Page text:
A multi-city kidney swap surgery in Toronto, Edmonton and Vancouver was conducted simultaneously as four patients suffering from severe kidney failure received new kidneys.
"It's been challenging," said Dr. Edward Cole, chair of the National Living Donor Kidney Exchange Program. "This is a real success story of people collaborating across the country, and with important input from Canadian Blood Services."
Kidney swaps are basically based on the idea of group co-operation in which a donor whose kidney is not compatible with a loved one agrees to donate to a stranger, who also needs a new kidney. The first relative receives a new compatible kidney from another stranger in exchange.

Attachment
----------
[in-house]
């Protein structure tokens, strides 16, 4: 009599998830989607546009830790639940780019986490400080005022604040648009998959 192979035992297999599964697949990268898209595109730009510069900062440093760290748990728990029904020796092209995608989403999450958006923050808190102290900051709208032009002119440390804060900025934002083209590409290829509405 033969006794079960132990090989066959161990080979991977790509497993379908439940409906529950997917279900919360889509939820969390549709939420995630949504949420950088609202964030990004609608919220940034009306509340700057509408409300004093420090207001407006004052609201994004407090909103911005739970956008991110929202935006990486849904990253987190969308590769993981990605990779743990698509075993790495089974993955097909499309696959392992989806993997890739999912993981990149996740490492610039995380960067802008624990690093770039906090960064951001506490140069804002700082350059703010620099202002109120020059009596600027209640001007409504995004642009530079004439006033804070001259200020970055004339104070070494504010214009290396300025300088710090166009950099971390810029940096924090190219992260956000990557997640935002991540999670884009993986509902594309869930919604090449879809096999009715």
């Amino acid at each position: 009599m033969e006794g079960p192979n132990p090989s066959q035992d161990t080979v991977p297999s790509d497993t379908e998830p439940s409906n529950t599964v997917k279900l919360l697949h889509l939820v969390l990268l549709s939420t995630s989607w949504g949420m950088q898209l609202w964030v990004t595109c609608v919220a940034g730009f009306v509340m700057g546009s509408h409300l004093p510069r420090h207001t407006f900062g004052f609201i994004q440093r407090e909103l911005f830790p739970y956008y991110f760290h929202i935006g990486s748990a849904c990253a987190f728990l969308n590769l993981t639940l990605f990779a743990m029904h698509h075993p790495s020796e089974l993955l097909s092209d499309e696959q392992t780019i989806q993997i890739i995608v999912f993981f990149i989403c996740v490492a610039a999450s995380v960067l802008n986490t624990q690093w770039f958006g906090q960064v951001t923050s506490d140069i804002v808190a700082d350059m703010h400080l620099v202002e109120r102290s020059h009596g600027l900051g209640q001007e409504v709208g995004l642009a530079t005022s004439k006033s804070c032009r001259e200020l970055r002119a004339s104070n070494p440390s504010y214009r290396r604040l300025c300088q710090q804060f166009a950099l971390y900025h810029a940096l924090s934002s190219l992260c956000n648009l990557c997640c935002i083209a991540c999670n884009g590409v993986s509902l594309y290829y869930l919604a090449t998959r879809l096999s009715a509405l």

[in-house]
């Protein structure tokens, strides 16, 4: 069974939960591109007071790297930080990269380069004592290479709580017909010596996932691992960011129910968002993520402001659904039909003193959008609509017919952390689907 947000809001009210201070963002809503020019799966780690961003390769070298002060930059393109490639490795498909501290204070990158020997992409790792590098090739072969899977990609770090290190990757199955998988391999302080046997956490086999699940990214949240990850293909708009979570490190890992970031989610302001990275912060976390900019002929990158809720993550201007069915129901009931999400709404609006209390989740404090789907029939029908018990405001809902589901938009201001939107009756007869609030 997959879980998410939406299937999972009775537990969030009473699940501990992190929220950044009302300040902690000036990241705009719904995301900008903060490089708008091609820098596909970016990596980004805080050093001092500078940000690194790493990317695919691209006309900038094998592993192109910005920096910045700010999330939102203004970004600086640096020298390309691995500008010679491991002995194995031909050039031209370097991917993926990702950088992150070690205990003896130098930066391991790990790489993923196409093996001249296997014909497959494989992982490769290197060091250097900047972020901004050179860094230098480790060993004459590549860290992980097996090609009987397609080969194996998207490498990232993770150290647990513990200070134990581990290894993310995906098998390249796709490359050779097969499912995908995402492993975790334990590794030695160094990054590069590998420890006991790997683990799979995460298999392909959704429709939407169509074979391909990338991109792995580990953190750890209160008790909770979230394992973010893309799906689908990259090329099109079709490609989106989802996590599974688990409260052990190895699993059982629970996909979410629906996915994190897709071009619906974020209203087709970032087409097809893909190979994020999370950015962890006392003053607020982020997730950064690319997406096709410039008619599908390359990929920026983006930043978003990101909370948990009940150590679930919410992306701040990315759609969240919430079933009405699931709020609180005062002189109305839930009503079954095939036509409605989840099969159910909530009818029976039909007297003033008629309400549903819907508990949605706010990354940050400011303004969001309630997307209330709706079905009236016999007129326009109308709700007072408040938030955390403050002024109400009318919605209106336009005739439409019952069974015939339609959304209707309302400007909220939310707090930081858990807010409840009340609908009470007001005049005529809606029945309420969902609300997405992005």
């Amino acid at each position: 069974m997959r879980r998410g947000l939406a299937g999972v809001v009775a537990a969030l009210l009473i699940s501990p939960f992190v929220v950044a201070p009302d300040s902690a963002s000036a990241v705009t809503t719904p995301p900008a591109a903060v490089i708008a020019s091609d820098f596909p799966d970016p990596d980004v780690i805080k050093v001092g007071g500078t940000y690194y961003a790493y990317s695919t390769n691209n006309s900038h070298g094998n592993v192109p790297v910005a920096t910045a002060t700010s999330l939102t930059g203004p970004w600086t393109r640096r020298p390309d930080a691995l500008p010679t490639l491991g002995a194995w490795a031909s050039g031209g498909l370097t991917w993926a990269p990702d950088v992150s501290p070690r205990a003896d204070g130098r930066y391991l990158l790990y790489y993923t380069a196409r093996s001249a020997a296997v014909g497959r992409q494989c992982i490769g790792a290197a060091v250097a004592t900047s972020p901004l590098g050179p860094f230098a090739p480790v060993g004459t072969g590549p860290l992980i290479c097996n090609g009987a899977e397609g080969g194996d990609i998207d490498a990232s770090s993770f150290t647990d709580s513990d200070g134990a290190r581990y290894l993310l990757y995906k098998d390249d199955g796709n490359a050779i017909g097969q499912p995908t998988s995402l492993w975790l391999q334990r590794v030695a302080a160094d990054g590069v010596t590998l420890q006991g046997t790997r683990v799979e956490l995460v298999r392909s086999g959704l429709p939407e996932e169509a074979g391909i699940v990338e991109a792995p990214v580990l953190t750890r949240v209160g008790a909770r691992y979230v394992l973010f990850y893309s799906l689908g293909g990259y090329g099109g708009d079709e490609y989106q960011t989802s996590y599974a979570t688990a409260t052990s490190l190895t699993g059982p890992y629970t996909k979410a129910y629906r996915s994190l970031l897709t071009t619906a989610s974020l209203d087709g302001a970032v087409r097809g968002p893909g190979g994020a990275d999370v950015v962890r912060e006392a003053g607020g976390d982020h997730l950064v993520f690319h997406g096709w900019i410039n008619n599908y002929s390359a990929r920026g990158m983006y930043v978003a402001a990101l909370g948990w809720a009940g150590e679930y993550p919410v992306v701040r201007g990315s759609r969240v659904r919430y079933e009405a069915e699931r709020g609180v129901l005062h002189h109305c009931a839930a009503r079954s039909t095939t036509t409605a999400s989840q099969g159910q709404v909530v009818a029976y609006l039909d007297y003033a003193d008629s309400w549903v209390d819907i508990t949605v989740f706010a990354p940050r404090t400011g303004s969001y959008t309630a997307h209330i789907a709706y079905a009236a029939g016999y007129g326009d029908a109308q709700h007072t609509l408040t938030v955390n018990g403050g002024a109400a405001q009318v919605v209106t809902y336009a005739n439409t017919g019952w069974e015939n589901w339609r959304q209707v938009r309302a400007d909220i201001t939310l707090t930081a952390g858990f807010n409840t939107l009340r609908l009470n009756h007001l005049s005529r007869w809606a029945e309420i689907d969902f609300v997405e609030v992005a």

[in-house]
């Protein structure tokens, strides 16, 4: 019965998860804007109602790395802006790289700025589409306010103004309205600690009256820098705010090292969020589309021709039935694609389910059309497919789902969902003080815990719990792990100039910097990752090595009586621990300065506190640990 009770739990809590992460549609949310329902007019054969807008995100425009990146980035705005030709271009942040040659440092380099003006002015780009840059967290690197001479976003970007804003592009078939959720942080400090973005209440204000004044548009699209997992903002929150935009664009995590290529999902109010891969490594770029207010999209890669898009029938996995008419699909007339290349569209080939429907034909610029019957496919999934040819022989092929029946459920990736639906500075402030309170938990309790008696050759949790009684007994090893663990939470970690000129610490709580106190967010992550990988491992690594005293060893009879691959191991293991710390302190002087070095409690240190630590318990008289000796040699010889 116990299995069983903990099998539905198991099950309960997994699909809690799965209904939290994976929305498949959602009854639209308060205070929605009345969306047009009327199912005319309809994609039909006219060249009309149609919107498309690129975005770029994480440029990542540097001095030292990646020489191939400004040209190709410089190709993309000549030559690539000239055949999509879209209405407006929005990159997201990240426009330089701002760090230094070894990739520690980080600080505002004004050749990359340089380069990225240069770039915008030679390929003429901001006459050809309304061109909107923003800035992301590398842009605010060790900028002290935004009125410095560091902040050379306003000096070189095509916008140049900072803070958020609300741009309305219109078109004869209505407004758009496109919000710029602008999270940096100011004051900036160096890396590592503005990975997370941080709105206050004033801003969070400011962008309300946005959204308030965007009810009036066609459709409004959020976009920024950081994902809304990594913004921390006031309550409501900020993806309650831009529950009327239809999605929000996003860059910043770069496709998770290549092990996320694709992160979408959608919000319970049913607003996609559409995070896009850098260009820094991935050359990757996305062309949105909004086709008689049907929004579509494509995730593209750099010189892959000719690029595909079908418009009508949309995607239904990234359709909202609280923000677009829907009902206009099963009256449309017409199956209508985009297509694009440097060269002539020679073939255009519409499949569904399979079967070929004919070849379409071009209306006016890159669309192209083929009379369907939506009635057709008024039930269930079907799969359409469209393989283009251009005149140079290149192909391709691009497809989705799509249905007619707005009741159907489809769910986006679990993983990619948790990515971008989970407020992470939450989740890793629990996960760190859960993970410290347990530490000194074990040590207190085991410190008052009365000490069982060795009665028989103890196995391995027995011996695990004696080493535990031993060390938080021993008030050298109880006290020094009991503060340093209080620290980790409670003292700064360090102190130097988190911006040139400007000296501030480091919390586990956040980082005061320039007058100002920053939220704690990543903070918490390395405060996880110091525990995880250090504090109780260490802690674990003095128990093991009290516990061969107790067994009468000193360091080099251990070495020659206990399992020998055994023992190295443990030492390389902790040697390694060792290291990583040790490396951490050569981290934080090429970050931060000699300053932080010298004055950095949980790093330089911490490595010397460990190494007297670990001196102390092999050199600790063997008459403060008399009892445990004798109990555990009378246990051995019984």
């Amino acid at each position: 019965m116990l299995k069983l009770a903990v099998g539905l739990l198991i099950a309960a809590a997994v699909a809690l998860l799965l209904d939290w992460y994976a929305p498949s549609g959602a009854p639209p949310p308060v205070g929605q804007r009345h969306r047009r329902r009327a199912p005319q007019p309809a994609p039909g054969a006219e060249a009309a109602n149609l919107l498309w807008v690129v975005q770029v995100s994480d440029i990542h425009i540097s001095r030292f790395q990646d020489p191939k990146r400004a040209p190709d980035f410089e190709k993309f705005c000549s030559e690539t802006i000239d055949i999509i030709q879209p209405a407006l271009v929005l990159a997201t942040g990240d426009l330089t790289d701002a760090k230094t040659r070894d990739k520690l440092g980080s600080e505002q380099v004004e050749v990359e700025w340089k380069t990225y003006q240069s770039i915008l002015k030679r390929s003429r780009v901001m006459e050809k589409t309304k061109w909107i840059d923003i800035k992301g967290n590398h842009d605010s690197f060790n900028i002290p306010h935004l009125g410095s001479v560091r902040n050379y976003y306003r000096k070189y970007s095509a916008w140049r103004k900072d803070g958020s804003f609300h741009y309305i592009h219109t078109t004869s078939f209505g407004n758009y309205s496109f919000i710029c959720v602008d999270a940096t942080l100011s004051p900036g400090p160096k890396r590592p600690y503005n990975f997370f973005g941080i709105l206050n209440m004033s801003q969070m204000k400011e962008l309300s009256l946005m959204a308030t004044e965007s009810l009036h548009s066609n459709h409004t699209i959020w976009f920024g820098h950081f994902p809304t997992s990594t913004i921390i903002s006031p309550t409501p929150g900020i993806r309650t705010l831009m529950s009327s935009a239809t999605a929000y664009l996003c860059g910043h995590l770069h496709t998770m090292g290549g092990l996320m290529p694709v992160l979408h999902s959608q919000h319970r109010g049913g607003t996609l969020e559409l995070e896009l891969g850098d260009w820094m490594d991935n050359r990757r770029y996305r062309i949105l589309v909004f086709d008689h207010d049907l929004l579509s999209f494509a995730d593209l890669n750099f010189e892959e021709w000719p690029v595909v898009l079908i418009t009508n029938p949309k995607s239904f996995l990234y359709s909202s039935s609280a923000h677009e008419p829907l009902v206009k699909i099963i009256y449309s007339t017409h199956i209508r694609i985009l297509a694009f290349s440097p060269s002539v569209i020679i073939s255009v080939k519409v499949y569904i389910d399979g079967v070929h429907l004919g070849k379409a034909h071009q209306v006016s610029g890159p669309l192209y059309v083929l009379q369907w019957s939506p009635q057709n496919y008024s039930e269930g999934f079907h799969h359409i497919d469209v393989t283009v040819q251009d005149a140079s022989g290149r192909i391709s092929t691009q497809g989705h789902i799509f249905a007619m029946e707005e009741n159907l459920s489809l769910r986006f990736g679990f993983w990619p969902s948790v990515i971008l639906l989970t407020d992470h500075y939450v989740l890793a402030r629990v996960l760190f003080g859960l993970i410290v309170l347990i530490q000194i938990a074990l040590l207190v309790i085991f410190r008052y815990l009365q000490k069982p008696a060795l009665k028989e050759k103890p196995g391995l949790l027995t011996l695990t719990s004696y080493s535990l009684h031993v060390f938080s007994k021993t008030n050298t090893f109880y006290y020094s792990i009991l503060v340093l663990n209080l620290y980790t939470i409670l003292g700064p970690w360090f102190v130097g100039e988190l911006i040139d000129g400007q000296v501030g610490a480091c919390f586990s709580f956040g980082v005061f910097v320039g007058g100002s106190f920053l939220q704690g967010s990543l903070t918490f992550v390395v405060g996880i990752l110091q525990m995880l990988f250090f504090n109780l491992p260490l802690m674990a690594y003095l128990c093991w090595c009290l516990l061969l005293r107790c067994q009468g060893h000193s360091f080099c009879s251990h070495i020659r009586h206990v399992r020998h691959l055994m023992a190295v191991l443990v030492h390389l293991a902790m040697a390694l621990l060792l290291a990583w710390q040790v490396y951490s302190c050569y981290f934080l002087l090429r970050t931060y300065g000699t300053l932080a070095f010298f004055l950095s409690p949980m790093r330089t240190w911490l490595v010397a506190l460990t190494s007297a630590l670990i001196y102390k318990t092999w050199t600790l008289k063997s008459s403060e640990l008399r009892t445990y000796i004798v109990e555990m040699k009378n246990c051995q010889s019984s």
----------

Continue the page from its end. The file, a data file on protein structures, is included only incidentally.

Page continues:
Three donors in this surgery had offered to donate a kidney to a loved one, but were not a match. The fourth donor was an anonymous one. "This is an individual who came forward to donate not to someone they actually know on the waiting list, but had heard about the long waiting lists and the difficulty of living on dialysis," said Dr. Sandra Cockfield, medical director of the renal transplant program at the University of Alberta.
In this case, all donors were put under general anesthesia and the surgery was only started when doctors said they were ready to begin on the recipients.